Human Processes: Collaboration at a Distance

Keith was surprised when the forced confinement of the pandemic caused him to rethink the idea that consultants, writers and speakers needed an initial face to face contact with clients.in order to establish a good working relationship. What changed his thinking?

ESSENTIALS OF BUSINESS ARCHITECTURE: Freedom Within a Framework

In earlier Columns, Roger has stressed the value of sound business architecture to the performance of the organization. In this Column, he urges practitioners not to treat the architecture as a “cookbook.” Read his useful advice on what and what not to do in implementing the elements of a business architecture.

Harmon on BPM: Managing Ongoing Processes

When most process practitioners think of business process work, they think of redesigning or improving processes. In fact, all processes have two phases. Phase I is the state of the current process, and Phase II is the redesign of the Phase I process to improve performance. Read Paul’s Column to understand the significance of Phase I and why practitioners need to have a thorough knowledge of the issues involved.

Business Rule Solutions: Empowering People with Core Business Knowledge: Concept Models

Frequently overlooked are the challenges of bringing new people in new roles up-to-speed on the business knowledge of the company and the vocabulary used to communicate that business strategy. Ron Ross applies his experience and expertise to demonstrate how you can overcome those challenges and enable new workers to achieve high levels of knowledge productivity in as short a time as possible, using a concept model.

The Agile Practitioner: Agile Documentation

Tom Bellinson advises against standardization. If there’s one takeaway here, it is this: don’t standardize on one or two tools and force everyone to use them for their solution. Allow people to find the tools that fit their particular needs. This practice, he believes will result in a more productive staff and better outcomes that will more than justify the cost of the extra tools.

Practical Process: Activating process-based management

Roger Tregear’s Column talks about why Process-based Management is a continuous cycle, driven by a well-defined target performance profile and shaped by continuous performance analysis – not just about isolated process-improvement projects. When we activate process-based management we take the idea of genuine continuous improvement seriously. Read details of how you can achieve continuous improvement in your organization and the benefits that will accrue.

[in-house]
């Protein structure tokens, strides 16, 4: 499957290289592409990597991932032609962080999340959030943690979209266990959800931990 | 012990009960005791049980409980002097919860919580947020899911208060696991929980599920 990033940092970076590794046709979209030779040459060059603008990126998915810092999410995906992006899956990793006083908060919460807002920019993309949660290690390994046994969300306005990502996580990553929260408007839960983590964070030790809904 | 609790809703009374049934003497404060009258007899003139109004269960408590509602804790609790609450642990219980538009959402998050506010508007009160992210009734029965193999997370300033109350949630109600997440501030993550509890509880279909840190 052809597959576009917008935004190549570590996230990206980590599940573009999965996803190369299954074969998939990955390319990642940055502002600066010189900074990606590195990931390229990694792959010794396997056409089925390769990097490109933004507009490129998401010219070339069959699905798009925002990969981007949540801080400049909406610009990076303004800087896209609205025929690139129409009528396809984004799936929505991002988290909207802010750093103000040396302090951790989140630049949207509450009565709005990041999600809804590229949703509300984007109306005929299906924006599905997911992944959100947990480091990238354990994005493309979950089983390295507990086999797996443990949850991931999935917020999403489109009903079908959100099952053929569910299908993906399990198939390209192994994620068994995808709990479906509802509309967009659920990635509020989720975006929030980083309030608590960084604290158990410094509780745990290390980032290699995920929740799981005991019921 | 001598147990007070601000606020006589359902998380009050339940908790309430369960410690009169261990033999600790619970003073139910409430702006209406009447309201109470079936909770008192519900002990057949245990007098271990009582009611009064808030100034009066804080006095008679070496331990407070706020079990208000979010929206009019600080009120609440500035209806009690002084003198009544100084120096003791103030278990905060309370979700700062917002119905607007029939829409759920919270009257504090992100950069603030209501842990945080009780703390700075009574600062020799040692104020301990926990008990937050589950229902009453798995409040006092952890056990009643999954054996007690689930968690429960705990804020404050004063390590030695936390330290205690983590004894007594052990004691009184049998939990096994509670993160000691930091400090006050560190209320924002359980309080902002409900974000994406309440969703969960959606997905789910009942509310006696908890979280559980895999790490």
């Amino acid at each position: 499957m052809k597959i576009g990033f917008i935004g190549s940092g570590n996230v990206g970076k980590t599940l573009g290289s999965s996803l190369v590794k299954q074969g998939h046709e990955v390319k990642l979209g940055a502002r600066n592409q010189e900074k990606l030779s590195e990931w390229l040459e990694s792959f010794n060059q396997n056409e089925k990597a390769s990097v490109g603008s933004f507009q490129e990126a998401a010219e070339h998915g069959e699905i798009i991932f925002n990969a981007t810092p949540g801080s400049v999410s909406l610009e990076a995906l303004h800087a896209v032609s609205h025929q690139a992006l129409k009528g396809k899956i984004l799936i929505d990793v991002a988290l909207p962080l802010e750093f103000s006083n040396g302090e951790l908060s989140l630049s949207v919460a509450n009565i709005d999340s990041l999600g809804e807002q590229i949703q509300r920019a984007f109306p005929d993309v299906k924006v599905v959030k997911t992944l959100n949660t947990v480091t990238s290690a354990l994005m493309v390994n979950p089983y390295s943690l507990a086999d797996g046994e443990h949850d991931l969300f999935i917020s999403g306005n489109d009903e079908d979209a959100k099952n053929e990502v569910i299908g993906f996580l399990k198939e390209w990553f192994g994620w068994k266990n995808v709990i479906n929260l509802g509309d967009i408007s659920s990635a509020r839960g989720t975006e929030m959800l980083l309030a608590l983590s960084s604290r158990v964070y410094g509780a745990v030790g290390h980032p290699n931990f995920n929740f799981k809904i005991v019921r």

Harmon on BPM: Process Improvement at a Casino

Paul recently received a solicitation for a Process Management job at a casino. He read the job description, and then considered how he might approach the opportunity. Read his thoughts on how he would prepare for the proposal and what process activities he would emphasize.

Performance Architecture: The Case of the Moving Building

Roger Addison, Carol Haig and their guest author, Mark Johnson, relate the true story of a building where unwanted movement was occurring. The building’s owner brought in a forensics team that specialized in architecture, engineering, and construction to help determine the root cause of the movement. Read what the forensics team concluded.

Practical Process: Signals in the Noise

In this Column, Roger (re)introduces what he considers to be the most important process performance management tool ever invented – the Process Behavior Chart (PBC), aka the XmR Chart. According to Roger, “Using a PBC allows us to focus on what is important and avoid chasing shadows.” Read how you can use the chart in your BPM practice.

Harmon on BPM: Brett Champlin and the ABPMP

Paul eulogizes Brett Champlin and enumerates his many contributions to establishing the Association of Business Process Management Professionals as the respected BPM professional organization it is today.

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